Freight train in Switzerland. Photo: Siemens

Switzerland, EU discuss extension of joint land transport agreement

Freight train in Switzerland. Photo: Siemens

Swiss authorities have voiced support for extending cooperation with the European Union Agency for Railways (ERA) as both sides stressed the importance of simplifying cross-border traffic. At the most recent meeting of the Joint Land Transport Committee on 24 June, officials discussed extending the current transitional agreement with strong support for mutually beneficial market access.

“Both sides want to continue the cooperation and have a great interest in ensuring that cross-border rail traffic functions as smoothly as possible and without obstacles,” a spokesperson for the Swiss Federal Office of Transport (FOT) said.

The current Land Transport Agreement was signed by Switzerland and the EU in 1999 and entered into force in 2002. Designed to harmonise legal regulations, the agreement was a key measure that helped integrate Swiss rail into the European transport market. Since the launch of the ERA in 2019, Switzerland has adopted much of the legislation of the European rail market on a case-by-case basis.

Advocate of interconnectivity

Switzerland has been a vocal advocate for improved interconnectivity, announcing plans to invest in electrification of the Wörth-Strasbourg line crossing through France earlier this year and proposing new infrastructure investments in France and Italy, to strengthen rail lines and terminals.

“The cross-border movement of goods and persons will be facilitated, security will be maintained, and the social protection of workers will be ensured”, Peter Füglistaler, director of land transport at the Swiss FOT, commented. “It is in both sides’ interests to secure these advantages in the future and to settle the overarching differences in cooperation between Switzerland and the EU.”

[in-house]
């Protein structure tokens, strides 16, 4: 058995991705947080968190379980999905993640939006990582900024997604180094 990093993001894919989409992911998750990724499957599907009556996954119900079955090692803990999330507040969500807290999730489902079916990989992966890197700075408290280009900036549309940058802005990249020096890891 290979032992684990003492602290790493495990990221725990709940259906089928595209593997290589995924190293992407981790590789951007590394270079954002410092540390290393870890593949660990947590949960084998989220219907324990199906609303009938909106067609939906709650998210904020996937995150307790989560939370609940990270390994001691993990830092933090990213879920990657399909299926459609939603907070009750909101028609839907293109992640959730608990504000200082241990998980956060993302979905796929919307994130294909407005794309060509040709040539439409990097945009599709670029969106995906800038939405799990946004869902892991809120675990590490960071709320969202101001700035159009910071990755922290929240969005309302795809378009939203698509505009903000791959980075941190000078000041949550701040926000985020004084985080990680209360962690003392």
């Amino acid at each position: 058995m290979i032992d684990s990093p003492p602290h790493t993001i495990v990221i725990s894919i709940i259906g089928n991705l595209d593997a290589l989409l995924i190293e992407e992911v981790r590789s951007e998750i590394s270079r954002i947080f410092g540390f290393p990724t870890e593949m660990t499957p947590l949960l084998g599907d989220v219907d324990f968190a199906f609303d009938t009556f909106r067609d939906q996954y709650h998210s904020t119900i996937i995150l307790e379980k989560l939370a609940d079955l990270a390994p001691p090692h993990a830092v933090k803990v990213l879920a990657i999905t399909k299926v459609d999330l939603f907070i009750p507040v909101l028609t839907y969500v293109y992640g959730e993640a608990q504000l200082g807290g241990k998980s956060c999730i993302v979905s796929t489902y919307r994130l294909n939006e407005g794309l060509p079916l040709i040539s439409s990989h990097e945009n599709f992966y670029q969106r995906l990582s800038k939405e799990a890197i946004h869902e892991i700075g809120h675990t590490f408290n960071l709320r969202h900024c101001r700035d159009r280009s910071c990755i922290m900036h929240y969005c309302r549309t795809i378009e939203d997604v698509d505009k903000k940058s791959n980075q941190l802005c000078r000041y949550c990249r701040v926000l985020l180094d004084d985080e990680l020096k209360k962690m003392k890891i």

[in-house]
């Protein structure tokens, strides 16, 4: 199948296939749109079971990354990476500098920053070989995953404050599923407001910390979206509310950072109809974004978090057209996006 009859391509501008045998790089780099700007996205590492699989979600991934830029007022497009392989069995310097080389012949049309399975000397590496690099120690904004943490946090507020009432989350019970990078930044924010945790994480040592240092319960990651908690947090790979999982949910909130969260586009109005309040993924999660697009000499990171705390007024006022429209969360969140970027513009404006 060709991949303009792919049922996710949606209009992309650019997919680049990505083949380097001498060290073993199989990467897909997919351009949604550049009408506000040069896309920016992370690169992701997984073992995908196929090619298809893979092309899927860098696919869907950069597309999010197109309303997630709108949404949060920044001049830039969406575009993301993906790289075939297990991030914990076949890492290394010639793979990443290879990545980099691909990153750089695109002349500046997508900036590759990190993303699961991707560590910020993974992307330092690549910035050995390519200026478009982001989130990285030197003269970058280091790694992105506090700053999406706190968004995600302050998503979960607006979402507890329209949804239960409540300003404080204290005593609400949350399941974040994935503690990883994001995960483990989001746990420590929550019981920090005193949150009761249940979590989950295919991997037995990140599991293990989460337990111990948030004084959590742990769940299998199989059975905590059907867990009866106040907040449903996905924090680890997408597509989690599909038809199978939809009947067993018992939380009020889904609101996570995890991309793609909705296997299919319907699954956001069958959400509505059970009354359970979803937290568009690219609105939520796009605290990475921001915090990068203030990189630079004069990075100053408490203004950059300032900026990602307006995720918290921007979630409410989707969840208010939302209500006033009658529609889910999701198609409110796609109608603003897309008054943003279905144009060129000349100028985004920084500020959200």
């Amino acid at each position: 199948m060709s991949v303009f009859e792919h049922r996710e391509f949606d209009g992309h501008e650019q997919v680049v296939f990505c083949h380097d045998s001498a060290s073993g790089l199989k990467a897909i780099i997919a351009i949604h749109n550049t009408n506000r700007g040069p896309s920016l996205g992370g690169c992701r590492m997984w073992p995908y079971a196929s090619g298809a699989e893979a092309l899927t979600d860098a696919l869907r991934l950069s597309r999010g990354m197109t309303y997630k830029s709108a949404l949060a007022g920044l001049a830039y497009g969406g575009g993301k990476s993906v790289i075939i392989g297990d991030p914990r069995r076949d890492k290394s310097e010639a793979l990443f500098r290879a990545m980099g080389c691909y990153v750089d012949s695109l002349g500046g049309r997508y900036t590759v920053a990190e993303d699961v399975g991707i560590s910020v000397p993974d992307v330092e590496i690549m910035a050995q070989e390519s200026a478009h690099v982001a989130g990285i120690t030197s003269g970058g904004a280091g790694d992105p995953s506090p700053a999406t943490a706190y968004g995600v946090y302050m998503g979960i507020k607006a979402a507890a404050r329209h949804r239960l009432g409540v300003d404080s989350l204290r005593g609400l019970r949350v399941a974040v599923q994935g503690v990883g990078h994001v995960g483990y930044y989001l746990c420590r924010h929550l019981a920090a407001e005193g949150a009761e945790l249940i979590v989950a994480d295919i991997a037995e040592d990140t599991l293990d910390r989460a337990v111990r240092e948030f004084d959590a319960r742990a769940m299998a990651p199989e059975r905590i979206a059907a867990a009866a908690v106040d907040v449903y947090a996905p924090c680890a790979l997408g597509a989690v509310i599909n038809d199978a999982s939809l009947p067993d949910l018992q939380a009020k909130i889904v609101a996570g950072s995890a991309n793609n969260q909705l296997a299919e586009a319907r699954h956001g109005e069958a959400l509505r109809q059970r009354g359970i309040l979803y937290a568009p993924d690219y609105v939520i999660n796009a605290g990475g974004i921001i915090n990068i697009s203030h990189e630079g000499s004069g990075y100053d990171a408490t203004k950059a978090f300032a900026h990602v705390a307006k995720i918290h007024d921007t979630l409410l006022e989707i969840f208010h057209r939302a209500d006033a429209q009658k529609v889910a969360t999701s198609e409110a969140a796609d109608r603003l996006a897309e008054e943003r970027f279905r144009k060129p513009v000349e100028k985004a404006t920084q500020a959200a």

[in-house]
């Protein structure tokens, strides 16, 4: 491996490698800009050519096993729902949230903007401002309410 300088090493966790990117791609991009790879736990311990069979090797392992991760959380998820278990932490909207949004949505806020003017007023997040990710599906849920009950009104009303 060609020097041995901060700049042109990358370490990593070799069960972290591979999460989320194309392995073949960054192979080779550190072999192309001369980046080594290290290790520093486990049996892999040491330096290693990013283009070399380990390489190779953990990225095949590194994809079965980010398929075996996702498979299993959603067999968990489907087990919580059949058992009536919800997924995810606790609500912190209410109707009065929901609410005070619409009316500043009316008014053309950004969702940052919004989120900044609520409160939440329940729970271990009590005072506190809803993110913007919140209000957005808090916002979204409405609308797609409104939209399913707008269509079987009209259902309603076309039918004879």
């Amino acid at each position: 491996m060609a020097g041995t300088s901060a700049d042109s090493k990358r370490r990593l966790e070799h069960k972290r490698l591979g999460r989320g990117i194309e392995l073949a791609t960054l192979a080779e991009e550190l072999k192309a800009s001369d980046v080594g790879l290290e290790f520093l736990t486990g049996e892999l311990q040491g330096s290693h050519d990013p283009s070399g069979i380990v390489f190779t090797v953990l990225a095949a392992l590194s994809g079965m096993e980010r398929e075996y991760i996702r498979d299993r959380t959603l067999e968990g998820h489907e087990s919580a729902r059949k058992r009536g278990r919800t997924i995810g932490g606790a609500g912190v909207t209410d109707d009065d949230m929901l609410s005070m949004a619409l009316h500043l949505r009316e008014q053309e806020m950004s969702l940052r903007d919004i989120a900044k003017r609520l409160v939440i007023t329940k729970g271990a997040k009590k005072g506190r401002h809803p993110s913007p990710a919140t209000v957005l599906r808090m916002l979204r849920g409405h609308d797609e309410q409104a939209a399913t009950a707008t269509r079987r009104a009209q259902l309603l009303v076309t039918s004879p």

Long-term strategy

In June, the Swiss Federal Council announced the latest steps in the revision of its long-term strategy for railways, outlining plans to strengthen the rail links as part of a multi-billion euro investment.

“So far, [strategy] has primarily been geared towards bottleneck removal and cycle compression. With the future expansion steps within the framework of the BAHN 2050 perspective, the rail services are primarily to be improved over short and medium distances,” a spokesperson for the FOT commented.

BAHN 2050 roadmap

The BAHN 2050 roadmap is a comprehensive plan for the sector, based on a series of studies commissioned by the FOT from research companies and universities. The FOT has opened consultation on the roadmap and will publish a background report on the Perspektive BAHN 2050 on 15 July.

The new roadmap is expected to drive rail freight transport opportunities, both in Switzerland and neighbouring EU countries, thanks to new intermodal transhipment platforms and city logistics facilities. The FOT awaits the Parliament’s decision on the next expansion step, scheduled for 2026.

Author: Malcolm Ramsay

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